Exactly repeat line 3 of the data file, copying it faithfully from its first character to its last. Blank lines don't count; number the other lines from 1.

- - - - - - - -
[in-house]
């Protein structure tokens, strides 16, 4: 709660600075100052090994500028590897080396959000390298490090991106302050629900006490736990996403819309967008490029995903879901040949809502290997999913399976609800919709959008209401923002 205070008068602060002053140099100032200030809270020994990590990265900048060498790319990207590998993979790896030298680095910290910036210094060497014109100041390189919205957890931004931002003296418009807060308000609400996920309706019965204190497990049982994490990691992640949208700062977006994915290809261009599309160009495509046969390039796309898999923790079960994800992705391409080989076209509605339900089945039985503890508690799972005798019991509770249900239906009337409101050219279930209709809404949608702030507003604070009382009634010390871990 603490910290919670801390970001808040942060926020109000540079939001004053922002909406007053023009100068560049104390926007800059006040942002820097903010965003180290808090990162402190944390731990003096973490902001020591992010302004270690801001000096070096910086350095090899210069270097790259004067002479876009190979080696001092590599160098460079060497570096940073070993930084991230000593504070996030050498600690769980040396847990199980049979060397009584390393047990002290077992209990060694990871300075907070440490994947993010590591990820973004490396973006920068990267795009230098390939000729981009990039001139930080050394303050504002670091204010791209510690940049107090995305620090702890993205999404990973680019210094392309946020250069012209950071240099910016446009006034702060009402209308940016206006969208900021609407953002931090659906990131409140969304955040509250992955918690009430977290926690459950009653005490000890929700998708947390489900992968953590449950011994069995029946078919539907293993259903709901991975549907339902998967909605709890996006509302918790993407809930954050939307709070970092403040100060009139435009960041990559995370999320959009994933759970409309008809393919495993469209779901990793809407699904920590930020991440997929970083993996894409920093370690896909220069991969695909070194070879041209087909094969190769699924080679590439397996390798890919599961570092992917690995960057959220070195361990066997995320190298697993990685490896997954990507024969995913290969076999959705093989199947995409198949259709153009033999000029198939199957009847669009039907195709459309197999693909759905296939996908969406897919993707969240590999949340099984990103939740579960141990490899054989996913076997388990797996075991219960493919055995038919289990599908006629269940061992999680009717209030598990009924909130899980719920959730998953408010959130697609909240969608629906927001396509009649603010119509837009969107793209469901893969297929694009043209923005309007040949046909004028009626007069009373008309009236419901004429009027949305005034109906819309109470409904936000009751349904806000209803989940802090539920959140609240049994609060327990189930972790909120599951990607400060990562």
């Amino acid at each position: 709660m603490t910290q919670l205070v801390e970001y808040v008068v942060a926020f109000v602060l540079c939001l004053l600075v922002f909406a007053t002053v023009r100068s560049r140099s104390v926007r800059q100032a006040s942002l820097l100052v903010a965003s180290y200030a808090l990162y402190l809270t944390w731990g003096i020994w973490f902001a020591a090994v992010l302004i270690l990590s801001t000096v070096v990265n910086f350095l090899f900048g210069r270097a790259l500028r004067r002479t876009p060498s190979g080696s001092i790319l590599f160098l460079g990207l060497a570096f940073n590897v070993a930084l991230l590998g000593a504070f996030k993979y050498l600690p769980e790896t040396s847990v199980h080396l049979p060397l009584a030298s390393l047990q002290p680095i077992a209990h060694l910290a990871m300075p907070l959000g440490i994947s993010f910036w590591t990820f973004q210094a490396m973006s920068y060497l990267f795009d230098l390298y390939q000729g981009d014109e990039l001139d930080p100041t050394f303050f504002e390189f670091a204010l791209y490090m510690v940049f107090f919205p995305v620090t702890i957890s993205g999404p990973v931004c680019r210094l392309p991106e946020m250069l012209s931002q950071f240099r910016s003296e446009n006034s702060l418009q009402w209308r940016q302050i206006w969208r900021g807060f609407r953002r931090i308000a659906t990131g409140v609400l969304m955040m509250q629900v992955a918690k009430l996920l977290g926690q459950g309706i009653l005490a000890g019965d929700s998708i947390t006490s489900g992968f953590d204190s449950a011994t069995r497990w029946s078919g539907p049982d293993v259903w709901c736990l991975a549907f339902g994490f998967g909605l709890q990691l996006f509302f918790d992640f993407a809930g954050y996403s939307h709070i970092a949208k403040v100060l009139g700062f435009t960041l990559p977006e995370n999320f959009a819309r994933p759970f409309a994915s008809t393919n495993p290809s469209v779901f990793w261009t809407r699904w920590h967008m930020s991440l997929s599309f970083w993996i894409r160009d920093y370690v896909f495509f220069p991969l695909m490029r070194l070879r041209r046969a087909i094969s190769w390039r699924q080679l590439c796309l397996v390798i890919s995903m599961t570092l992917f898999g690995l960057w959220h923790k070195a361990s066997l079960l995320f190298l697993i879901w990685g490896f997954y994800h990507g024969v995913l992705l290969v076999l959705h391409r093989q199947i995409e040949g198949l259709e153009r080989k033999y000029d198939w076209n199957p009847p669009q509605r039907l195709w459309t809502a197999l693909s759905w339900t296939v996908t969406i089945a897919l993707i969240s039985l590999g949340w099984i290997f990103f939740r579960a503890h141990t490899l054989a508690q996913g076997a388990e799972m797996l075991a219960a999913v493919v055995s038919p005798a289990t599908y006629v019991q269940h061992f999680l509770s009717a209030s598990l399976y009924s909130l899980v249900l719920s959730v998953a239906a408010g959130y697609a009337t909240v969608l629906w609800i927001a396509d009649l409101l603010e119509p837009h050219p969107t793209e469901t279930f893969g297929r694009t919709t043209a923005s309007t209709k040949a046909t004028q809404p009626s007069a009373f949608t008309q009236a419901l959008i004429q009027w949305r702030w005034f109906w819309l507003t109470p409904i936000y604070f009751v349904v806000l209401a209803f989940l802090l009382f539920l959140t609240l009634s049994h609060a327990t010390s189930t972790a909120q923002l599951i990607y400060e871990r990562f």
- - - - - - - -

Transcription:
């Amino acid at each position: 709660m603490t910290q919670l205070v801390e970001y808040v008068v942060a926020f109000v602060l540079c939001l004053l600075v922002f909406a007053t002053v023009r100068s560049r140099s104390v926007r800059q100032a006040s942002l820097l100052v903010a965003s180290y200030a808090l990162y402190l809270t944390w731990g003096i020994w973490f902001a020591a090994v992010l302004i270690l990590s801001t000096v070096v990265n910086f350095l090899f900048g210069r270097a790259l500028r004067r002479t876009p060498s190979g080696s001092i790319l590599f160098l460079g990207l060497a570096f940073n590897v070993a930084l991230l590998g000593a504070f996030k993979y050498l600690p769980e790896t040396s847990v199980h080396l049979p060397l009584a030298s390393l047990q002290p680095i077992a209990h060694l910290a990871m300075p907070l959000g440490i994947s993010f910036w590591t990820f973004q210094a490396m973006s920068y060497l990267f795009d230098l390298y390939q000729g981009d014109e990039l001139d930080p100041t050394f303050f504002e390189f670091a204010l791209y490090m510690v940049f107090f919205p995305v620090t702890i957890s993205g999404p990973v931004c680019r210094l392309p991106e946020m250069l012209s931002q950071f240099r910016s003296e446009n006034s702060l418009q009402w209308r940016q302050i206006w969208r900021g807060f609407r953002r931090i308000a659906t990131g409140v609400l969304m955040m509250q629900v992955a918690k009430l996920l977290g926690q459950g309706i009653l005490a000890g019965d929700s998708i947390t006490s489900g992968f953590d204190s449950a011994t069995r497990w029946s078919g539907p049982d293993v259903w709901c736990l991975a549907f339902g994490f998967g909605l709890q990691l996006f509302f918790d992640f993407a809930g954050y996403s939307h709070i970092a949208k403040v100060l009139g700062f435009t960041l990559p977006e995370n999320f959009a819309r994933p759970f409309a994915s008809t393919n495993p290809s469209v779901f990793w261009t809407r699904w920590h967008m930020s991440l997929s599309f970083w993996i894409r160009d920093y370690v896909f495509f220069p991969l695909m490029r070194l070879r041209r046969a087909i094969s190769w390039r699924q080679l590439c796309l397996v390798i890919s995903m599961t570092l992917f898999g690995l960057w959220h923790k070195a361990s066997l079960l995320f190298l697993i879901w990685g490896f997954y994800h990507g024969v995913l992705l290969v076999l959705h391409r093989q199947i995409e040949g198949l259709e153009r080989k033999y000029d198939w076209n199957p009847p669009q509605r039907l195709w459309t809502a197999l693909s759905w339900t296939v996908t969406i089945a897919l993707i969240s039985l590999g949340w099984i290997f990103f939740r579960a503890h141990t490899l054989a508690q996913g076997a388990e799972m797996l075991a219960a999913v493919v055995s038919p005798a289990t599908y006629v019991q269940h061992f999680l509770s009717a209030s598990l399976y009924s909130l899980v249900l719920s959730v998953a239906a408010g959130y697609a009337t909240v969608l629906w609800i927001a396509d009649l409101l603010e119509p837009h050219p969107t793209e469901t279930f893969g297929r694009t919709t043209a923005s309007t209709k040949a046909t004028q809404p009626s007069a009373f949608t008309q009236a419901l959008i004429q009027w949305r702030w005034f109906w819309l507003t109470p409904i936000y604070f009751v349904v806000l209401a209803f989940l802090l009382f539920l959140t609240l009634s049994h609060a327990t010390s189930t972790a909120q923002l599951i990607y400060e871990r990562f």